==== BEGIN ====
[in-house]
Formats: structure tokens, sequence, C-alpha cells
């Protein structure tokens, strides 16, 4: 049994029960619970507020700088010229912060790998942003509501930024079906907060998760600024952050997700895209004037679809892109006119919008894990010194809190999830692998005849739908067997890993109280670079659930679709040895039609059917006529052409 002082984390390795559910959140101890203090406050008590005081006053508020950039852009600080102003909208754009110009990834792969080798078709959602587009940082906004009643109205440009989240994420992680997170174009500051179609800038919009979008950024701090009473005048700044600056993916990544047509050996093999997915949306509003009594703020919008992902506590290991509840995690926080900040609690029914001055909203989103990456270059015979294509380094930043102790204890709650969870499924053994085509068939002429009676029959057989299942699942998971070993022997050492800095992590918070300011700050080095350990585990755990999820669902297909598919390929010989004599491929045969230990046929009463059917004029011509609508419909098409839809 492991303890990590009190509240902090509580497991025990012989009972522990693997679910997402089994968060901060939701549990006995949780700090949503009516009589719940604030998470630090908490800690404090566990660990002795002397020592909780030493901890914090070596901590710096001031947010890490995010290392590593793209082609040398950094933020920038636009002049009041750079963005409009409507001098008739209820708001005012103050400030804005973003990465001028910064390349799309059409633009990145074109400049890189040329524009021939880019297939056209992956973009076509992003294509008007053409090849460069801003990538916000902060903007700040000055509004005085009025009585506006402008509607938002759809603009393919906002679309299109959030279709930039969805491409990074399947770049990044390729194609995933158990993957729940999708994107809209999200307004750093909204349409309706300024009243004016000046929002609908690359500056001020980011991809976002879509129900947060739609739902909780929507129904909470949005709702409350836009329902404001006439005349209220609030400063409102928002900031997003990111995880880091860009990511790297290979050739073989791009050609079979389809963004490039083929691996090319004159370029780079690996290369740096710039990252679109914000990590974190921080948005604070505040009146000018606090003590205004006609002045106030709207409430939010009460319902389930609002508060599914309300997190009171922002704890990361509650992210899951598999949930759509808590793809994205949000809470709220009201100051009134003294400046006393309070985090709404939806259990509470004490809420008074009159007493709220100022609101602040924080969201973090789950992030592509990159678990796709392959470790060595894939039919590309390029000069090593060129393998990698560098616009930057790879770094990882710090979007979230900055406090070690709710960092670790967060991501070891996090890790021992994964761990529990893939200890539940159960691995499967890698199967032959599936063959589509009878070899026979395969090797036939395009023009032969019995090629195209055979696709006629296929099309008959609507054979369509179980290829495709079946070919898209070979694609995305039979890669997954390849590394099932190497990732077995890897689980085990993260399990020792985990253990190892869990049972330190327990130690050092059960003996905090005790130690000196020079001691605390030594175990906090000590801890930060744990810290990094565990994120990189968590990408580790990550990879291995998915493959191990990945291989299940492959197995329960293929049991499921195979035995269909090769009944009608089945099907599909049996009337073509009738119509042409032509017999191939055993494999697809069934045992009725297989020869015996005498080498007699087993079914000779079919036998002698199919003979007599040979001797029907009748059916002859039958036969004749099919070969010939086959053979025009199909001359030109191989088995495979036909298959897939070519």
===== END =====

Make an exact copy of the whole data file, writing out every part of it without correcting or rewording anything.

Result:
[in-house]
Formats: structure tokens, sequence, C-alpha cells
């Protein structure tokens, strides 16, 4: 049994029960619970507020700088010229912060790998942003509501930024079906907060998760600024952050997700895209004037679809892109006119919008894990010194809190999830692998005849739908067997890993109280670079659930679709040895039609059917006529052409 002082984390390795559910959140101890203090406050008590005081006053508020950039852009600080102003909208754009110009990834792969080798078709959602587009940082906004009643109205440009989240994420992680997170174009500051179609800038919009979008950024701090009473005048700044600056993916990544047509050996093999997915949306509003009594703020919008992902506590290991509840995690926080900040609690029914001055909203989103990456270059015979294509380094930043102790204890709650969870499924053994085509068939002429009676029959057989299942699942998971070993022997050492800095992590918070300011700050080095350990585990755990999820669902297909598919390929010989004599491929045969230990046929009463059917004029011509609508419909098409839809 492991303890990590009190509240902090509580497991025990012989009972522990693997679910997402089994968060901060939701549990006995949780700090949503009516009589719940604030998470630090908490800690404090566990660990002795002397020592909780030493901890914090070596901590710096001031947010890490995010290392590593793209082609040398950094933020920038636009002049009041750079963005409009409507001098008739209820708001005012103050400030804005973003990465001028910064390349799309059409633009990145074109400049890189040329524009021939880019297939056209992956973009076509992003294509008007053409090849460069801003990538916000902060903007700040000055509004005085009025009585506006402008509607938002759809603009393919906002679309299109959030279709930039969805491409990074399947770049990044390729194609995933158990993957729940999708994107809209999200307004750093909204349409309706300024009243004016000046929002609908690359500056001020980011991809976002879509129900947060739609739902909780929507129904909470949005709702409350836009329902404001006439005349209220609030400063409102928002900031997003990111995880880091860009990511790297290979050739073989791009050609079979389809963004490039083929691996090319004159370029780079690996290369740096710039990252679109914000990590974190921080948005604070505040009146000018606090003590205004006609002045106030709207409430939010009460319902389930609002508060599914309300997190009171922002704890990361509650992210899951598999949930759509808590793809994205949000809470709220009201100051009134003294400046006393309070985090709404939806259990509470004490809420008074009159007493709220100022609101602040924080969201973090789950992030592509990159678990796709392959470790060595894939039919590309390029000069090593060129393998990698560098616009930057790879770094990882710090979007979230900055406090070690709710960092670790967060991501070891996090890790021992994964761990529990893939200890539940159960691995499967890698199967032959599936063959589509009878070899026979395969090797036939395009023009032969019995090629195209055979696709006629296929099309008959609507054979369509179980290829495709079946070919898209070979694609995305039979890669997954390849590394099932190497990732077995890897689980085990993260399990020792985990253990190892869990049972330190327990130690050092059960003996905090005790130690000196020079001691605390030594175990906090000590801890930060744990810290990094565990994120990189968590990408580790990550990879291995998915493959191990990945291989299940492959197995329960293929049991499921195979035995269909090769009944009608089945099907599909049996009337073509009738119509042409032509017999191939055993494999697809069934045992009725297989020869015996005498080498007699087993079914000779079919036998002698199919003979007599040979001797029907009748059916002859039958036969004749099919070969010939086959053979025009199909001359030109191989088995495979036909298959897939070519």